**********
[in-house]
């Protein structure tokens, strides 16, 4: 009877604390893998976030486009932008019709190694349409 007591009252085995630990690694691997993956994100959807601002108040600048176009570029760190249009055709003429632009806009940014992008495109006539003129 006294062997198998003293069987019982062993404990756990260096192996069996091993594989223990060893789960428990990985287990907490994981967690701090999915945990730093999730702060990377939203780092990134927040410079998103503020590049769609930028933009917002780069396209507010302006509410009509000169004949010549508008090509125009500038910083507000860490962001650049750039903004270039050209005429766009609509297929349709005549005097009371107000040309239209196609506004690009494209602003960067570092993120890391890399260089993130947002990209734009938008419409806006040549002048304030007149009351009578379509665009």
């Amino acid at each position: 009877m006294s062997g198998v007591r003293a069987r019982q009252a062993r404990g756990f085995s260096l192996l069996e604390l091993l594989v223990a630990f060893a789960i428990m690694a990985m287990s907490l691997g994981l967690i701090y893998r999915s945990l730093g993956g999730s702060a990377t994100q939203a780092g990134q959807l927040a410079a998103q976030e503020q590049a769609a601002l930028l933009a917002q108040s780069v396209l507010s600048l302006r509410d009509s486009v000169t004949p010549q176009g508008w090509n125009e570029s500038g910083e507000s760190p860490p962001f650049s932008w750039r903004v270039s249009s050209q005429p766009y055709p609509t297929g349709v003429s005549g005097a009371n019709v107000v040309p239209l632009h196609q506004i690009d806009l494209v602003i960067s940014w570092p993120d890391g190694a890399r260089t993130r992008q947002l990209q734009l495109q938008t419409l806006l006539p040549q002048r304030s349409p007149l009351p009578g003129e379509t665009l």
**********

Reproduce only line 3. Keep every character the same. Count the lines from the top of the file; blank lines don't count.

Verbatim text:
């Amino acid at each position: 009877m006294s062997g198998v007591r003293a069987r019982q009252a062993r404990g756990f085995s260096l192996l069996e604390l091993l594989v223990a630990f060893a789960i428990m690694a990985m287990s907490l691997g994981l967690i701090y893998r999915s945990l730093g993956g999730s702060a990377t994100q939203a780092g990134q959807l927040a410079a998103q976030e503020q590049a769609a601002l930028l933009a917002q108040s780069v396209l507010s600048l302006r509410d009509s486009v000169t004949p010549q176009g508008w090509n125009e570029s500038g910083e507000s760190p860490p962001f650049s932008w750039r903004v270039s249009s050209q005429p766009y055709p609509t297929g349709v003429s005549g005097a009371n019709v107000v040309p239209l632009h196609q506004i690009d806009l494209v602003i960067s940014w570092p993120d890391g190694a890399r260089t993130r992008q947002l990209q734009l495109q938008t419409l806006l006539p040549q002048r304030s349409p007149l009351p009578g003129e379509t665009l």